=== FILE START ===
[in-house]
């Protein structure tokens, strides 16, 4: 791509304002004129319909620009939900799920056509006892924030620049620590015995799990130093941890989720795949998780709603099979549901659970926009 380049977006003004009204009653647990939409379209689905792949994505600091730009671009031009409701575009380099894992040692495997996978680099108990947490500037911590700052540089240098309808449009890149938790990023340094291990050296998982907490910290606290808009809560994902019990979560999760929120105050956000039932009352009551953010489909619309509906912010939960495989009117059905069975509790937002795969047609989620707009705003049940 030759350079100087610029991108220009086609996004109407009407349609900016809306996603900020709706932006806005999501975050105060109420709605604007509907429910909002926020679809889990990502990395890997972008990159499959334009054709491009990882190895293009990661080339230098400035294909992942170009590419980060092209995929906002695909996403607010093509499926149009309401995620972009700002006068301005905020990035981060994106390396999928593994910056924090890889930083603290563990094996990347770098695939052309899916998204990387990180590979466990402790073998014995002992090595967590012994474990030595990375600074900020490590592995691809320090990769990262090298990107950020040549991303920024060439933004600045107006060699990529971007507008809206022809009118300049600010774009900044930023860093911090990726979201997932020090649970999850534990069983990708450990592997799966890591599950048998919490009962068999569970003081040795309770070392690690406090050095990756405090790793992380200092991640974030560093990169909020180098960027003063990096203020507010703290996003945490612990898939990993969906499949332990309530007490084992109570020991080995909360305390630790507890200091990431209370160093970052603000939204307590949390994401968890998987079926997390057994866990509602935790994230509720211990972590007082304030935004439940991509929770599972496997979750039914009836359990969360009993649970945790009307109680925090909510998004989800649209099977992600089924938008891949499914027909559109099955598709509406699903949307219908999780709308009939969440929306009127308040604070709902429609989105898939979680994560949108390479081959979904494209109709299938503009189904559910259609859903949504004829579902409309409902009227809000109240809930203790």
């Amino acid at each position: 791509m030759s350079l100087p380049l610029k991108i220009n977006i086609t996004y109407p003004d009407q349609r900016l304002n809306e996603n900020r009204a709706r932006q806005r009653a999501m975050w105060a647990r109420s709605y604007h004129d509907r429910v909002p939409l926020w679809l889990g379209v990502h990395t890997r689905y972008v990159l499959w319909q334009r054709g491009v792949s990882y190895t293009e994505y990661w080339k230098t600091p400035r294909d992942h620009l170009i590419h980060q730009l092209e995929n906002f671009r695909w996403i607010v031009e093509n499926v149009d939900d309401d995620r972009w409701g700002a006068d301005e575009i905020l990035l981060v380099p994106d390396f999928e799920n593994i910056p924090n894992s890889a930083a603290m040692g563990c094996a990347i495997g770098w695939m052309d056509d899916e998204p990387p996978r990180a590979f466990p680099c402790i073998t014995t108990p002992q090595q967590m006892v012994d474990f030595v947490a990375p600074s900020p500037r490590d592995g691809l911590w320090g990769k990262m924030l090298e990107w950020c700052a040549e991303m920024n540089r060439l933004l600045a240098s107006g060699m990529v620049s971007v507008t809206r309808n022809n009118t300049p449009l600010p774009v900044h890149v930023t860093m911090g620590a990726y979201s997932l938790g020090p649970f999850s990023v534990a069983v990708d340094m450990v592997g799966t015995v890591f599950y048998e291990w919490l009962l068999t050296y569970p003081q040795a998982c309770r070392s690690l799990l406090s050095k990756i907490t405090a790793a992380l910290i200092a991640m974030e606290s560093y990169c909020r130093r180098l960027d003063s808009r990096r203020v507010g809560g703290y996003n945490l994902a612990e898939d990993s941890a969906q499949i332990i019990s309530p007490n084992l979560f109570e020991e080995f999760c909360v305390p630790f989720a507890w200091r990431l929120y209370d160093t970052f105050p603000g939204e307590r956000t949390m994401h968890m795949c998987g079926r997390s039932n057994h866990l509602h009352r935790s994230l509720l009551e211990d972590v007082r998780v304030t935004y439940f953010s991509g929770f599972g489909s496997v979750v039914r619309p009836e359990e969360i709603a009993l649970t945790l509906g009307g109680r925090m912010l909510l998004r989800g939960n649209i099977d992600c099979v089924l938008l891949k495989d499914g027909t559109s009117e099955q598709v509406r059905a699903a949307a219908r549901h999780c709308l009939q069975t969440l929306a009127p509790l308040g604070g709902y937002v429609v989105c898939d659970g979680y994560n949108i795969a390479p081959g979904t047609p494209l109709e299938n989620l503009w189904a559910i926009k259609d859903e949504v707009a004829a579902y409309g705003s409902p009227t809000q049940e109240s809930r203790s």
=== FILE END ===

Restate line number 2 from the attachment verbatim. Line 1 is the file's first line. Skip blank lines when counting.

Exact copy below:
């Protein structure tokens, strides 16, 4: 791509304002004129319909620009939900799920056509006892924030620049620590015995799990130093941890989720795949998780709603099979549901659970926009 380049977006003004009204009653647990939409379209689905792949994505600091730009671009031009409701575009380099894992040692495997996978680099108990947490500037911590700052540089240098309808449009890149938790990023340094291990050296998982907490910290606290808009809560994902019990979560999760929120105050956000039932009352009551953010489909619309509906912010939960495989009117059905069975509790937002795969047609989620707009705003049940 030759350079100087610029991108220009086609996004109407009407349609900016809306996603900020709706932006806005999501975050105060109420709605604007509907429910909002926020679809889990990502990395890997972008990159499959334009054709491009990882190895293009990661080339230098400035294909992942170009590419980060092209995929906002695909996403607010093509499926149009309401995620972009700002006068301005905020990035981060994106390396999928593994910056924090890889930083603290563990094996990347770098695939052309899916998204990387990180590979466990402790073998014995002992090595967590012994474990030595990375600074900020490590592995691809320090990769990262090298990107950020040549991303920024060439933004600045107006060699990529971007507008809206022809009118300049600010774009900044930023860093911090990726979201997932020090649970999850534990069983990708450990592997799966890591599950048998919490009962068999569970003081040795309770070392690690406090050095990756405090790793992380200092991640974030560093990169909020180098960027003063990096203020507010703290996003945490612990898939990993969906499949332990309530007490084992109570020991080995909360305390630790507890200091990431209370160093970052603000939204307590949390994401968890998987079926997390057994866990509602935790994230509720211990972590007082304030935004439940991509929770599972496997979750039914009836359990969360009993649970945790009307109680925090909510998004989800649209099977992600089924938008891949499914027909559109099955598709509406699903949307219908999780709308009939969440929306009127308040604070709902429609989105898939979680994560949108390479081959979904494209109709299938503009189904559910259609859903949504004829579902409309409902009227809000109240809930203790």